A SWISS ADVENTURE
Gauting Germany December 1951
Saturday morning dawned red in a lavender sky and it was 8:30 am before the sun peeked out. By then we were well on our way out of the Munich railroad yards and bound for Switzerland! We had been up since 5 while the night was thick as ink, and a heavy frost bristled on the fenceposts.
The train took us through an expanse of rolling countryside and quaint little villages , all silver and glistening in the heavy frost. As the train slowly climbed higher the frost became snow and grew deeper as we ascended into the mountains. Out the windows of the train we could see little animal tracks along the banks, and soon we saw two beautiful little deer with powder puff tails and soft wonderful eyes regarding us from a forest glen. Little icy streams tumbled down the hills and around through the flatlands. In the far distance we could just see the peaks of the Alps. It seemed a fairyland, and beautiful beyond description.
It was nearing 11 am when we pulled into the town of Lindau, Germany. The town sits on a narrow spit of land that juts out into the water of the Bodensee. It is almost an island save for the strip of ground upon which the rails of the train track run. It is in the French zone of Germany. We would have liked to take the boat across to Switzerland, but our time was limited and the boat was slow, so we opted to take the train around the lake , and thereby cross the corner of Austria into Bergenz. From there to St.Margarethen. (love the name!) and on to Rohrshack, Switzerland, where we would spend the night. The border patrols and Customs have to be passed each time and if you intend to stay and shop you must convert your money. This is mind boggling to Americans who are accustomed to traveling vast distances between states with no borders.
By the time all of this had transpired it was 4 o'clock and the kids were cranky, hungry and tired. We ate dinner in the hotel dining room where we ordered vienerschnizel!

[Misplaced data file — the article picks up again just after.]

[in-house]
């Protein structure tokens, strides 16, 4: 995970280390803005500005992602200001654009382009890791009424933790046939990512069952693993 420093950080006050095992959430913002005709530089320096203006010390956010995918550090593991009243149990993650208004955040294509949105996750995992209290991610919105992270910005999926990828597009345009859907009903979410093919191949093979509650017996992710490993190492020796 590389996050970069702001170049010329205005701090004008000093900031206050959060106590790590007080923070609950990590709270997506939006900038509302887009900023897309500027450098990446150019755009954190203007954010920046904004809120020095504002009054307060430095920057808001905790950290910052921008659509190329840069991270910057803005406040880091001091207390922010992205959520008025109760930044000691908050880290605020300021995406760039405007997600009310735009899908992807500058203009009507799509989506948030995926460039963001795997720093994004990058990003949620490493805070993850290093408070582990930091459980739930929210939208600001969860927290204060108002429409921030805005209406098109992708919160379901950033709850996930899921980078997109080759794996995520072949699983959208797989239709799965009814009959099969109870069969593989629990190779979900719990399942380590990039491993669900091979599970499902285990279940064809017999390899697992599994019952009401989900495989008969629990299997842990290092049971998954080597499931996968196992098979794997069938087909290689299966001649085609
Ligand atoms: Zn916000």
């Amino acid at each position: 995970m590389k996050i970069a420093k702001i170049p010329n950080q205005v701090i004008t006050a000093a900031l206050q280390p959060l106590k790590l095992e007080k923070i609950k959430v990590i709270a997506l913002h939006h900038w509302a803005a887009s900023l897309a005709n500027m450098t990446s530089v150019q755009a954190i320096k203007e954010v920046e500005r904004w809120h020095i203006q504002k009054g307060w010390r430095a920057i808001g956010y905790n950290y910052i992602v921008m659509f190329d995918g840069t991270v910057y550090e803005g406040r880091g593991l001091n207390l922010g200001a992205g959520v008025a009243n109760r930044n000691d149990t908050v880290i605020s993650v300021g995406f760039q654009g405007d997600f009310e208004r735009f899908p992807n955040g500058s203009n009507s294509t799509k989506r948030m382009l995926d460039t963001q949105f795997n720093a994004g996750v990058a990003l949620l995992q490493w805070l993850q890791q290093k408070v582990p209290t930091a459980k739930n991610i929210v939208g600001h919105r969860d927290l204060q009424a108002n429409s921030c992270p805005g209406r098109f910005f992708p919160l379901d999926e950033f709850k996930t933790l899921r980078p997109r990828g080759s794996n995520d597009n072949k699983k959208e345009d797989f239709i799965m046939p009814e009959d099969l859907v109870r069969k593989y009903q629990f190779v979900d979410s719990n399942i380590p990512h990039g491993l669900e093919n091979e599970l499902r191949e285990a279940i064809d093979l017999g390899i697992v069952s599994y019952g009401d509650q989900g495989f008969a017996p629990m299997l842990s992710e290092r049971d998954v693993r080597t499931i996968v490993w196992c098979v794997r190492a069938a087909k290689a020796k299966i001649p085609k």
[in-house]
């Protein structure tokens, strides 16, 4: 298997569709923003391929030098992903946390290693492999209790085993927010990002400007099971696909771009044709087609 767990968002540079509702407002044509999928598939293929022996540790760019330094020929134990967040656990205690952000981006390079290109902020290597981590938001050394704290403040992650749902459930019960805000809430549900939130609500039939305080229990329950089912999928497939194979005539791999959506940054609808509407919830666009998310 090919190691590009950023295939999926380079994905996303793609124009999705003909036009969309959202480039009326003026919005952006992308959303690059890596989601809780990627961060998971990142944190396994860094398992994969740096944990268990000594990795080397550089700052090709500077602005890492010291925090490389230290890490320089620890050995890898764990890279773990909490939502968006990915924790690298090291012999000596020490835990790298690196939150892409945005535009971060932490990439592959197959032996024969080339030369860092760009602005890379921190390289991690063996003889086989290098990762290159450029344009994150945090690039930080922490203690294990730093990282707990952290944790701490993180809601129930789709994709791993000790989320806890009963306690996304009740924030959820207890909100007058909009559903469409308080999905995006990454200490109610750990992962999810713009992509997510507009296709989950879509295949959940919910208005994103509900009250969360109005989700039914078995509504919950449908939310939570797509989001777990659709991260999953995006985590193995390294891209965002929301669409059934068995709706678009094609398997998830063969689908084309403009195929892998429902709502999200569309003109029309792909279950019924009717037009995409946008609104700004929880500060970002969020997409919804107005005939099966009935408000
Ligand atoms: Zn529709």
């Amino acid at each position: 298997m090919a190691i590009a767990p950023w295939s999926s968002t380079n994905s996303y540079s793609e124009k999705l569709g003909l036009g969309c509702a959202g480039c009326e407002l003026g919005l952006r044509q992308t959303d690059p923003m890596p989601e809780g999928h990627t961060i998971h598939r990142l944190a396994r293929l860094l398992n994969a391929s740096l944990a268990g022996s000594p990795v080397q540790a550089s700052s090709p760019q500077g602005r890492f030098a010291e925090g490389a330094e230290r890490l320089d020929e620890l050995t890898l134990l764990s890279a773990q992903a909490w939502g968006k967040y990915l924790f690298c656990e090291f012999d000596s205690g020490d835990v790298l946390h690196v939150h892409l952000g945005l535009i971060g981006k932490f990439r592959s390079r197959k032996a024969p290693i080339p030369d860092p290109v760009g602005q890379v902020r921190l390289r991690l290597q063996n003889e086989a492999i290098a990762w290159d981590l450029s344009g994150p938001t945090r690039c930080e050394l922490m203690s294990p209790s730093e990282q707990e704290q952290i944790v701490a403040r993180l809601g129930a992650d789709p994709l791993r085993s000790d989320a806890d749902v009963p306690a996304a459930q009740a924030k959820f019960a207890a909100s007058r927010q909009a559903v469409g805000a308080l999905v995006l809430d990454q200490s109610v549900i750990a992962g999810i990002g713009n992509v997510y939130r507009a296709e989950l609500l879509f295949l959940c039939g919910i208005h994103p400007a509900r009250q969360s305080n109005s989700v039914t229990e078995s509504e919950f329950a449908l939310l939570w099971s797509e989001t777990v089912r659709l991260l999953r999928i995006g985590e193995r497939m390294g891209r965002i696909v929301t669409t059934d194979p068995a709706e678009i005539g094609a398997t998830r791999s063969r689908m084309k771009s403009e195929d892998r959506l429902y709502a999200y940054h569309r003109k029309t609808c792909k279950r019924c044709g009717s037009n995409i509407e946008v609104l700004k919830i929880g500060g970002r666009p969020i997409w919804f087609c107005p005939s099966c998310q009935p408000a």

The waiter brought a huge platter with 4 slices of veal cutlet, and piles of potatoes, peas and carrots. It looked like enough to feed the children of Israel, but we ate it all.
It was December and very cold. Our room was fitted out with typical European style beds. The mattresses were in sections, filled with hard packed straw, with an extra wedge section for the head of the bed. Upon this, to make it bearable, are huge, fluffy
feather-filled comforters, one to lie upon, and one to cover you. We tossed the kids into their bed and they disappeared from sight. They fell asleep immediately. Claude and I looked at our watches, thinking it must be at least 10 pm, and it was 6:30 pm and dark as pitch outside. We sneaked out into the streets and window-shopped, but it was too cold to stay out long. Claude and I slept on a couch affair with a similar wedge at the head.
We finally removed it and put it under the sagging foot, and put the too warm feather comforter beneath us for padding. What a night!
The next morning dawned bright and clear. All around us were the Alps! We walked along the shores of the Bodensee and tried to absorb the beauty of the morning and the magnificence of the scenery, and the fact that we were actually in Switzerland!